For Negin Afshar, 16, riding a motorbike around a dirt track in Kabul, Afghanistan, isn’t just about the excitement. It is also a way to show that Afghan women can be robust too in a country where concerns are growing that hard-earned rights might be lost.
She had competed for Afghanistan in athletics when she was younger, and now, encouraged by her supporting parents, she took up motocross.
Wearing a white helmet and black and red motorbike suit, she trains with male riders on a barren lot surrounded by warehouses and private homes.
During a short break from practice, Afshar says: “When I saw the men motorcycling here, I decided to pursue motocross to inspire Afghan women and show that they can do this tough sport as well.
“I tried to be one of the first women to take this path, and I hope we can encourage others as well.”
Asked whether she was concerned about the rights of girls and women being eroded should the Taliban return to power, Afshar replied:
“God willing, this will not happen, because our government will not allow the Taliban to do so ... If they want to violate our rights, we will stand against them and resist. I will not leave my country, and I want to stay here and serve my country.”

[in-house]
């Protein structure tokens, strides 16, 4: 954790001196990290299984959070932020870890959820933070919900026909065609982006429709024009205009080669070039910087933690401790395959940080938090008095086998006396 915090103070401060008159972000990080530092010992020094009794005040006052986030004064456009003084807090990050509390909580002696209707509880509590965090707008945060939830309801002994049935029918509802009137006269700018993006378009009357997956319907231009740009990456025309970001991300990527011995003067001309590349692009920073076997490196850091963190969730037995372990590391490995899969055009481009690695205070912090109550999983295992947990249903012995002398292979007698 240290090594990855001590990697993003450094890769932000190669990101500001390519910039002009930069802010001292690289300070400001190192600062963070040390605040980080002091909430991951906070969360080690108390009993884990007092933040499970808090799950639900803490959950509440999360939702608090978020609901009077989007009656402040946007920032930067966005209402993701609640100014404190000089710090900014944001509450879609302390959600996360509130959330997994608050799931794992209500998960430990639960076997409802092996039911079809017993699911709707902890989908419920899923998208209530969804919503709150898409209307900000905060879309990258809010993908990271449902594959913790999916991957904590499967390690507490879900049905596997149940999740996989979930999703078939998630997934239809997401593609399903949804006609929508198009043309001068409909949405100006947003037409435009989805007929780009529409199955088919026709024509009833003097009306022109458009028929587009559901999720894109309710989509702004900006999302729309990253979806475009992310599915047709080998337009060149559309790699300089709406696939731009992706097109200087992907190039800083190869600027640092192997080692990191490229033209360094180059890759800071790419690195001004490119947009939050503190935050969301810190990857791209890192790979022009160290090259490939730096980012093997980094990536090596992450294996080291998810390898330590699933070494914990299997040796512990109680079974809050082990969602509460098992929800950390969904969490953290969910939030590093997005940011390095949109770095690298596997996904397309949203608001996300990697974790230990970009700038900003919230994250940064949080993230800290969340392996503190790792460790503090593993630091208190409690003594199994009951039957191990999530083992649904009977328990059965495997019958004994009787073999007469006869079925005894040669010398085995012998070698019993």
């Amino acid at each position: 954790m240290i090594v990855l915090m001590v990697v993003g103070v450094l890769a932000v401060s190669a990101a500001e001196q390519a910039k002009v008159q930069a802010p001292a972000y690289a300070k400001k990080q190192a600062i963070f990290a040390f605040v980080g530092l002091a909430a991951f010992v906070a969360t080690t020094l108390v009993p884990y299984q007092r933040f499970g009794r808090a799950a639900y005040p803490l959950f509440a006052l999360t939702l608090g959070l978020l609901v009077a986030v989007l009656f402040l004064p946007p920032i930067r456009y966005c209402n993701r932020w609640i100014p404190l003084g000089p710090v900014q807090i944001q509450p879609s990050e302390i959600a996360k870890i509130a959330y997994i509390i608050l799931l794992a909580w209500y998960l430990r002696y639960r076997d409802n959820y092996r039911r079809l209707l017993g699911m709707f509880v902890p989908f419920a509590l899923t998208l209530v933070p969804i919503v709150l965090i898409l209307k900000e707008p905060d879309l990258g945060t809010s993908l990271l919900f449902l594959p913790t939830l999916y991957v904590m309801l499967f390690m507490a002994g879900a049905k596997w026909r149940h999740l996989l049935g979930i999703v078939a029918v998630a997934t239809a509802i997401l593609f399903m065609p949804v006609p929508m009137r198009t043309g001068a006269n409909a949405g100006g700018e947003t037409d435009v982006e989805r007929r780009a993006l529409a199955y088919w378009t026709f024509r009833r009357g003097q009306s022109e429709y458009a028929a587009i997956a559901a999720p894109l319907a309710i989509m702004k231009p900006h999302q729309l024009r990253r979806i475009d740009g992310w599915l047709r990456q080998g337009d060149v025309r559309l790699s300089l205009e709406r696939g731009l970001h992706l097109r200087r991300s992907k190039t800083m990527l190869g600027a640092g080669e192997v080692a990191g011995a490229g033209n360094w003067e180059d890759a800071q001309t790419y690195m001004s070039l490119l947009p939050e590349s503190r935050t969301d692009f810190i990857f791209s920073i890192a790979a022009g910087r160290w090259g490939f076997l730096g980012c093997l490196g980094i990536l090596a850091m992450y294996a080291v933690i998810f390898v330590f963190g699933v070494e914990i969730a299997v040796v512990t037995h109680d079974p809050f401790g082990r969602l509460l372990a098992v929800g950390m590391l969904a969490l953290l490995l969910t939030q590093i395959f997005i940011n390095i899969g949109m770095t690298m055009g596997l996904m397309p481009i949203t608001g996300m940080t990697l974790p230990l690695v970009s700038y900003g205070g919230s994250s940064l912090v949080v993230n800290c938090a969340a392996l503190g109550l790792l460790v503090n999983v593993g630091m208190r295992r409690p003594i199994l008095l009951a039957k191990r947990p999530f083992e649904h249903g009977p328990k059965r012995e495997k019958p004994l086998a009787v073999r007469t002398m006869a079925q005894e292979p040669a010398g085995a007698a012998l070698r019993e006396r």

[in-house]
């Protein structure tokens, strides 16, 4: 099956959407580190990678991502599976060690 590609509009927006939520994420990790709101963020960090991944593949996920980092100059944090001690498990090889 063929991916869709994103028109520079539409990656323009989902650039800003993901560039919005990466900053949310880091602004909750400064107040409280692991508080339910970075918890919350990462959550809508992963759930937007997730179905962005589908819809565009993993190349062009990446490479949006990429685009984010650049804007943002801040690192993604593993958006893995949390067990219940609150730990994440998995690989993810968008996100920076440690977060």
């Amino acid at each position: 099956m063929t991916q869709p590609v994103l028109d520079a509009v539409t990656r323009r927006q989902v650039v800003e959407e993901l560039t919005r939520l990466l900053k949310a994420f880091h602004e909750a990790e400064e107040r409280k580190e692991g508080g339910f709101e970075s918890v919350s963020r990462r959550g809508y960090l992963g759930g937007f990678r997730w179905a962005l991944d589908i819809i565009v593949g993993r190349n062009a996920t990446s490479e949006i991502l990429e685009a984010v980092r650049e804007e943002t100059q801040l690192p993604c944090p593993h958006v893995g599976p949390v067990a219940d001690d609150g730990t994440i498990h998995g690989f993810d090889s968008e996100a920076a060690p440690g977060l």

Her mother, Frishta Afshar, head of the women’s committee of the National Motorcycling Federation of Afghanistan, agrees with her daughter claiming: “Some people do not agree with this, and they have a negative view, while others agree and encourage. In any case, my husband and I will support [our daughter] as much as we can, and we want to take Negin to the highest peaks of success.”
Miserably, for the time being, such dreams are on hold.
Sayed Nabiullah Sadat, the motorcycling federation’s president, explained that the motocross team had been invited to competitions in Iran and Malaysia, but the coronavirus pandemic had made those plans crumble.
Negin’s mother worries that pursuing this passion may not be so easy in future, with the hardline Islamist Taliban movement bidding for a share of power in a country where it has led a ruthless insurgency since 2001.
When the group ruled Afghanistan in the late 1990s, not only girls were not allowed to attend school, but women could not work, and they also had to wear all-enveloping burqas when they left their homes.
In recent months the Taliban has projected itself as a more moderate group, it seeks to turn battlefield gains into formal recognition. Yet, difficult talks with a government-mandated committee remain stalled amid violence and mutual suspicion.